A small specialty pharmaceutical company that is developing a drug to treat a facial redness condition said Tuesday it agreed to be purchased for $75 million in an upfront cash payment.
Vicept Therapeutics said its deal with Allergan Inc. of Irvine, Calif., includes potential future payments of $200 million if the drug reaches future milestones.
Founded in 2009 and backed by Vivo Ventures, Fidelity Biosciences and Sofinnova Ventures, Vicept’s lead investigational product, V-101, is a topical cream for the treatment of redness associated with rosacea.
Rosacea is a common, chronic skin disorder that affects more than 16 million Americans and over 45 million people worldwide, Vicept said in announcing the sale on Tuesday.
Its most common form shows itself in facial redness. It may also be accompanied by burning, stinging, skin sensitivity and intolerance to topically applied products. There is no currently approved therapy, Vicept said.
Neal Walker, president
and CEO of Vicept, said the company’s seven employees will stay on during a transition period, after which Allergan will take over the development of V-101.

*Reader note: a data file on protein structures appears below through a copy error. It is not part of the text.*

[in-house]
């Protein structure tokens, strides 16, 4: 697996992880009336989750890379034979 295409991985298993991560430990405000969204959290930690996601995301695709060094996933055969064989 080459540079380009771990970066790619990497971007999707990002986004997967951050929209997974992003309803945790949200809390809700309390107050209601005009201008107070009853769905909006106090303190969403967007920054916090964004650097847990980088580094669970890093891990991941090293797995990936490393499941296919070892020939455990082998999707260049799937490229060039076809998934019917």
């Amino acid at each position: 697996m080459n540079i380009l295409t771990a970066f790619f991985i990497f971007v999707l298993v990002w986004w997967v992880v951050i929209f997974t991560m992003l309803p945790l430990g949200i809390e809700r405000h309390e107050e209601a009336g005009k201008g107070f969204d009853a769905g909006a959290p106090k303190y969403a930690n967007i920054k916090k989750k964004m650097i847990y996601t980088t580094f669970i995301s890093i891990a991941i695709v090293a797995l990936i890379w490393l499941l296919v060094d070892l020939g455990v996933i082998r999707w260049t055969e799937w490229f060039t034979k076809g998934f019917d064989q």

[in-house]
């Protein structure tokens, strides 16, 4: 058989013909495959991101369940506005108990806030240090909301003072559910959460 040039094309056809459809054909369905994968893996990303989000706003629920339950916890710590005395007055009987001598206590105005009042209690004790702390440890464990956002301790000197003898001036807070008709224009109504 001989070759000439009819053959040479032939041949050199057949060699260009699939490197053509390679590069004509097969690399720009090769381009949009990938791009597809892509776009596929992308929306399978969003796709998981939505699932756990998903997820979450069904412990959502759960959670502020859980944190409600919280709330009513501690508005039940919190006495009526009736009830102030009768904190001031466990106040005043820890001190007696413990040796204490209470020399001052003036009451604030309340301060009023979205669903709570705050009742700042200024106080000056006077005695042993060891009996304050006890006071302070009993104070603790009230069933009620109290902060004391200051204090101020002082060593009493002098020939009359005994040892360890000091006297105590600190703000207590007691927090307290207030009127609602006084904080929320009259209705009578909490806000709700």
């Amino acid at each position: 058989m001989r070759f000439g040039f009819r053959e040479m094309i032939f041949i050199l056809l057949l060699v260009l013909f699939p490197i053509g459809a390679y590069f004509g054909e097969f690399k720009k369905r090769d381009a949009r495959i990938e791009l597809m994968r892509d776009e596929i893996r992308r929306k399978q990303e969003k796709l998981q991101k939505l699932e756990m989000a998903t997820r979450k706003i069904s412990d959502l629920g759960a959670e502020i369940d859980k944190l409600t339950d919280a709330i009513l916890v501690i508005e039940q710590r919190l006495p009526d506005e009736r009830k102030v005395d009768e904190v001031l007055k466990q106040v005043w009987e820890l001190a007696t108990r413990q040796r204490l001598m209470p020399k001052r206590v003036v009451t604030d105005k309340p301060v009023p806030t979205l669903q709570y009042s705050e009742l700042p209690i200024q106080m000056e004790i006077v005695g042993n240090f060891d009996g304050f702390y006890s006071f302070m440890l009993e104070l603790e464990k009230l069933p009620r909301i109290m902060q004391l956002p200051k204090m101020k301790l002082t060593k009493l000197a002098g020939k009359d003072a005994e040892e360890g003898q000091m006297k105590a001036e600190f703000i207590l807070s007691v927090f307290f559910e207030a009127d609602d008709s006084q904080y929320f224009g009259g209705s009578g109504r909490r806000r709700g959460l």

“Typically companies our size move the product to a certain stage and you hand it off to a larger company to finish it,” Walker said. “We believe Allergan is the best company to complete the development and make the therapy available to the clinical community and their patients, fulfilling our shared mission.”
V-101 has achieved positive results in two randomized, placebo-controlled Phase II studies.
Walker said he, Stuart Shanler and Chris Powala are founders of Vicept.
Allergan is a 60-year-old multi-specialty health care company. It has 9,000 employees in more than 100 countries.
“The acquisition of Vicept Therapeutics will further enhance our dermatology research and development pipeline, and matches our corporate strategy and long-standing commitment to patients suffering from skin disorders,” said Dr. Scott M. Whitcup, executive vice president and chief scientific officer of Allergan. “We look forward to potentially providing a new treatment option to physicians and their patients suffering from this often burdensome condition.”
Once the transition is completed, “I’ll look at other opportunities,” Walker said.
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